We're not limited in alternative ideas and solutions to correct the significant flaws in the current system. We are however bound by institutions and organisations with significant vested interests in maintaining the status quo as it works exceptionally well for them, most of the time.

And if they won't do it then that will be their problem. Literally.
 

https://www.bloomberg.com/news/articles/2020-03-25/hydroxychloroquine-no-better-than-regular-covid-19-care-in-study

Which is why actual trials are needed and banking on highly dubious initial reports constitutes hyping up vague promises of panacea.

Even in the most ideal scenarios, where one or more of these treatments is demonstrated to be broadly effective, expecting this pandemic to be winding down within a few months is a pipe dream.

I have no doubt that most industry that's been suspended will find ways to resume significant production well before the actual COVID-19 pandemic has been resolved, but I'm highly doubtful all the workers that won't be returning will find much solace in that, or that it will constitute a rapid return to normal.

If we had an economic system that worked for the majority of people, then he wouldnt be facing such a massive issue in the first place, and let's face it, he's backed into a corner and has no other alternatives. Even a monkey could pull the right lever in the same situation. Short term profit is king in Capitalism, planning for the future, not so much.

Capitalism won't survive this. And a good thing too.
I honestly doubt it. Capitalism has flaws (the biggest one the fact that it can't sustain itself forever), but so far all alternatives have proven worse at creating wealth, better wages and with it better standards of living, even though nobody likes to admit it.
I contend that traditional capitalism (which generally depends on a nominally free market absent of sweeping, codified bias and corruption that would undermine the principles of free exchange and true competition) does not exist, to any meaningful degree, in the modern world. The bulk of major economies are mixed economies where the lines between the state and corporate spheres have been significantly blurred and public exists as a revenue source and economic hedge for an elite who engage in unbridled nepotism, via governments ruled by them, for their benefit.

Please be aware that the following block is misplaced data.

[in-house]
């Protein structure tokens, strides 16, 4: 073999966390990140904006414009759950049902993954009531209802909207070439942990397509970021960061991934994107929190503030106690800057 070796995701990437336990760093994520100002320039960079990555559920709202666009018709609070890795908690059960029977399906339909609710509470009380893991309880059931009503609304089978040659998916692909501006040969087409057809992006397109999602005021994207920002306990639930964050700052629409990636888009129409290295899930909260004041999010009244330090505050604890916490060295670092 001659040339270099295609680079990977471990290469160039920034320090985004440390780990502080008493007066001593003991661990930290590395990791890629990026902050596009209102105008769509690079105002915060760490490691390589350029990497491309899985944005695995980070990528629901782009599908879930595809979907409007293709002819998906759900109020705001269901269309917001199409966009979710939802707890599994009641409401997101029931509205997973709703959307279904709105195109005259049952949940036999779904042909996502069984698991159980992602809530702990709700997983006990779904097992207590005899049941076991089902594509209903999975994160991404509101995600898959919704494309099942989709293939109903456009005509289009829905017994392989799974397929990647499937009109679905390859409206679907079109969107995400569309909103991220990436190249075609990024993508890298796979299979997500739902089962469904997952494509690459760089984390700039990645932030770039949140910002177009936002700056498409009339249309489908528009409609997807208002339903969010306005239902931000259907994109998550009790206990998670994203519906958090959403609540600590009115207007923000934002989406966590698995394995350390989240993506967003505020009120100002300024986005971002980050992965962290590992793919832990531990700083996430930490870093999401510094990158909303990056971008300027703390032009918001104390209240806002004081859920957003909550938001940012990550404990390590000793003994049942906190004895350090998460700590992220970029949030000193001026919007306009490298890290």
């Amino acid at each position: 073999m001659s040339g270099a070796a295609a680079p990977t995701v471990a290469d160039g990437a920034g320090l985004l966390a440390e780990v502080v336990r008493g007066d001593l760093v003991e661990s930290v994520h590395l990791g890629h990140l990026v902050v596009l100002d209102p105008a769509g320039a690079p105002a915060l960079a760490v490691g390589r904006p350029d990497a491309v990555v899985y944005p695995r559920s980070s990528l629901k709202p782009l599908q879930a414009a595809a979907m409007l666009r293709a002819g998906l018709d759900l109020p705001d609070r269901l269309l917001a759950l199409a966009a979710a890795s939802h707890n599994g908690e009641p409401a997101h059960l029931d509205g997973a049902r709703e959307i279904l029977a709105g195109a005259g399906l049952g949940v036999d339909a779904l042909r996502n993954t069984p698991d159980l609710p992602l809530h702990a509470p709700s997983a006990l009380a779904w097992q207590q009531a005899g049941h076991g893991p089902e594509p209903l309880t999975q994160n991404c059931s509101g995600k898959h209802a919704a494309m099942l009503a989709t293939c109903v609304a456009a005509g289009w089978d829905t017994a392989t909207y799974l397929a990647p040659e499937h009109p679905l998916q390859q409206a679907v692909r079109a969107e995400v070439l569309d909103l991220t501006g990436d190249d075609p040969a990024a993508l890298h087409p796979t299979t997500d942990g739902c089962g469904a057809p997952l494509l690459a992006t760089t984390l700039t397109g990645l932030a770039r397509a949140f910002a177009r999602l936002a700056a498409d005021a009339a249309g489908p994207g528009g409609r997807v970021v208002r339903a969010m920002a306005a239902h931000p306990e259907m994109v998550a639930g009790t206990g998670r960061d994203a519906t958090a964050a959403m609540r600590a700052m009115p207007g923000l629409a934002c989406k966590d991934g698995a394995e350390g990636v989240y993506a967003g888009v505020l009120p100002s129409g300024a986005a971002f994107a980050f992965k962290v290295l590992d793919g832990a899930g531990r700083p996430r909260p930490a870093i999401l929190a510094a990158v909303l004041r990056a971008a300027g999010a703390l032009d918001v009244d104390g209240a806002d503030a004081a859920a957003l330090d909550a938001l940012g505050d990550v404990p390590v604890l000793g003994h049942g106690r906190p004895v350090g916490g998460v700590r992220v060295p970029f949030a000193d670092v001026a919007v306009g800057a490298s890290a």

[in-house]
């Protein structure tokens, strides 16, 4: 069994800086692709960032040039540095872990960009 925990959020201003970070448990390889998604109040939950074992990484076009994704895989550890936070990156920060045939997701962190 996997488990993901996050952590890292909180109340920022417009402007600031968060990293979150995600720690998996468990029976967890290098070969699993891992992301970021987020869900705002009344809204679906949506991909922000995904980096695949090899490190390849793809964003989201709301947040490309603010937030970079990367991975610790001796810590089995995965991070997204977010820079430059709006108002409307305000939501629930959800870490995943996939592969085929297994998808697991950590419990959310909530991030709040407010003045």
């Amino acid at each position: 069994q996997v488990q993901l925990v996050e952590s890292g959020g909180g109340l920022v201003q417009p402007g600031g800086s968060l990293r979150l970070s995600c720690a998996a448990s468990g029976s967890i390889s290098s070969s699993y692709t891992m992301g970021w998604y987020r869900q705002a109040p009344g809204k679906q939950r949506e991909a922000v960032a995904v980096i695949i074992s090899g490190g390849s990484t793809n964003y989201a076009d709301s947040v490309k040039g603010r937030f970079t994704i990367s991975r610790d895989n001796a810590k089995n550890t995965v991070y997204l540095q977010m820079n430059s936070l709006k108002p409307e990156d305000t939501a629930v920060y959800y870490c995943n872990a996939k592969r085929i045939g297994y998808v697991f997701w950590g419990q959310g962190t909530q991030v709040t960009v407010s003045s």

Certainly, I agree that we have an economic system that doesn't work for the majority of people and that this system is probably not going anywhere. I just think calling it capitalism is at best a euphemism, and at worst a gross misnomer.
 
Today in Spain there have been 655 more deaths(4089), and more than 10,000 new infections, the highest number of infections per day so far, and it is still noon, the news says that the number of infections per day has decreased. they're clearly lying because I'm writing it down every day, and I don't think they really know when the highest peak will be of infections / deaths.
US has overtaken Spain today in infections and is approaching Italy.
Before reaching Sunday, even earlier, it will be the country with the most infections in the world, and it does not seem that they are making progress in recoveries like other countries at that point.
Take good care of yourself, American people, things are not looking very good for next week.



Edited: some 5,400 health personnel have been infected.
My thoughts are with everyone bearing the brunt of this. The selflessness of all our healthcare workers is truly humbling, for me, to the point of tears. I help train nurses (Education) and we've currently 130 final year NHS nurses waiting to hear what might be asked or requested of them. They don't deserve the maelstrom they're about to walk into after 10 years of austerity and government underfunding. It makes me regularly weep with pride in them and anger at the political class.

Lions led by donkeys.